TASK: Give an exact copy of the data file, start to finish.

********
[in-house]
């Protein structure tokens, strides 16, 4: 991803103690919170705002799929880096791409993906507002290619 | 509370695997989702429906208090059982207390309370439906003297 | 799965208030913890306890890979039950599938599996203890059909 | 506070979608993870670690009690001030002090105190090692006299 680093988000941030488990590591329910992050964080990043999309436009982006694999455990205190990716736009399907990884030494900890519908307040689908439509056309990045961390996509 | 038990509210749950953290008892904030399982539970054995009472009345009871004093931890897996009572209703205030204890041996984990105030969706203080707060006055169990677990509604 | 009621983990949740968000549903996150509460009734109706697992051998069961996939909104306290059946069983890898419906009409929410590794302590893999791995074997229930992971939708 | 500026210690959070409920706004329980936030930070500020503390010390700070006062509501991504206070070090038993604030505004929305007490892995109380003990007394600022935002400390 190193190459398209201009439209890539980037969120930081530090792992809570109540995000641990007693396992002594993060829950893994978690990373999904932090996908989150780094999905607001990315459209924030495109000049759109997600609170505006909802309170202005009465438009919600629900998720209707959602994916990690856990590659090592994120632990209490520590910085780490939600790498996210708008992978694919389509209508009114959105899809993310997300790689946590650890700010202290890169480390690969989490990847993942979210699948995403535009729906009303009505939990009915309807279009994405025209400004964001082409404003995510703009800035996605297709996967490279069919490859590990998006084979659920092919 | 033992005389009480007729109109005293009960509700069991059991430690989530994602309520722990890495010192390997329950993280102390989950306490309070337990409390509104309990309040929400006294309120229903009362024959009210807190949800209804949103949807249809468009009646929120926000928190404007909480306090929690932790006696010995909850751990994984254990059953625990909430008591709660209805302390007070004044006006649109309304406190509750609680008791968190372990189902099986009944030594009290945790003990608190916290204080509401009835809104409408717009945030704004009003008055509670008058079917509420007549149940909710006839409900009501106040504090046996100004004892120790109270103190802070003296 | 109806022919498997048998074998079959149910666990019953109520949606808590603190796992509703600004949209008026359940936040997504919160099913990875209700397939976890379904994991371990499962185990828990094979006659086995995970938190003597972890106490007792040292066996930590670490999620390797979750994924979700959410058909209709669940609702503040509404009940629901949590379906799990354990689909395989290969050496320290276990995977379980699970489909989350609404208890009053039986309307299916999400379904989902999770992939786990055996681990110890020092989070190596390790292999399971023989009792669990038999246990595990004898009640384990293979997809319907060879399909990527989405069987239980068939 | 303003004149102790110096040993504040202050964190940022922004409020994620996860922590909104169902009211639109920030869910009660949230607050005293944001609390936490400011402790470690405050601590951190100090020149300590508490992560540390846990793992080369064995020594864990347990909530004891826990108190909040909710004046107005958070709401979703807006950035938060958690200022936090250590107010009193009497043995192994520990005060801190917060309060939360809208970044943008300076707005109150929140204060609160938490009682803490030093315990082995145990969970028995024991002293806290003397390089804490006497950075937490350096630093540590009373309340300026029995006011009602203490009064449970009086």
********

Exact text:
[in-house]
């Protein structure tokens, strides 16, 4: 991803103690919170705002799929880096791409993906507002290619 | 509370695997989702429906208090059982207390309370439906003297 | 799965208030913890306890890979039950599938599996203890059909 | 506070979608993870670690009690001030002090105190090692006299 680093988000941030488990590591329910992050964080990043999309436009982006694999455990205190990716736009399907990884030494900890519908307040689908439509056309990045961390996509 | 038990509210749950953290008892904030399982539970054995009472009345009871004093931890897996009572209703205030204890041996984990105030969706203080707060006055169990677990509604 | 009621983990949740968000549903996150509460009734109706697992051998069961996939909104306290059946069983890898419906009409929410590794302590893999791995074997229930992971939708 | 500026210690959070409920706004329980936030930070500020503390010390700070006062509501991504206070070090038993604030505004929305007490892995109380003990007394600022935002400390 190193190459398209201009439209890539980037969120930081530090792992809570109540995000641990007693396992002594993060829950893994978690990373999904932090996908989150780094999905607001990315459209924030495109000049759109997600609170505006909802309170202005009465438009919600629900998720209707959602994916990690856990590659090592994120632990209490520590910085780490939600790498996210708008992978694919389509209508009114959105899809993310997300790689946590650890700010202290890169480390690969989490990847993942979210699948995403535009729906009303009505939990009915309807279009994405025209400004964001082409404003995510703009800035996605297709996967490279069919490859590990998006084979659920092919 | 033992005389009480007729109109005293009960509700069991059991430690989530994602309520722990890495010192390997329950993280102390989950306490309070337990409390509104309990309040929400006294309120229903009362024959009210807190949800209804949103949807249809468009009646929120926000928190404007909480306090929690932790006696010995909850751990994984254990059953625990909430008591709660209805302390007070004044006006649109309304406190509750609680008791968190372990189902099986009944030594009290945790003990608190916290204080509401009835809104409408717009945030704004009003008055509670008058079917509420007549149940909710006839409900009501106040504090046996100004004892120790109270103190802070003296 | 109806022919498997048998074998079959149910666990019953109520949606808590603190796992509703600004949209008026359940936040997504919160099913990875209700397939976890379904994991371990499962185990828990094979006659086995995970938190003597972890106490007792040292066996930590670490999620390797979750994924979700959410058909209709669940609702503040509404009940629901949590379906799990354990689909395989290969050496320290276990995977379980699970489909989350609404208890009053039986309307299916999400379904989902999770992939786990055996681990110890020092989070190596390790292999399971023989009792669990038999246990595990004898009640384990293979997809319907060879399909990527989405069987239980068939 | 303003004149102790110096040993504040202050964190940022922004409020994620996860922590909104169902009211639109920030869910009660949230607050005293944001609390936490400011402790470690405050601590951190100090020149300590508490992560540390846990793992080369064995020594864990347990909530004891826990108190909040909710004046107005958070709401979703807006950035938060958690200022936090250590107010009193009497043995192994520990005060801190917060309060939360809208970044943008300076707005109150929140204060609160938490009682803490030093315990082995145990969970028995024991002293806290003397390089804490006497950075937490350096630093540590009373309340300026029995006011009602203490009064449970009086």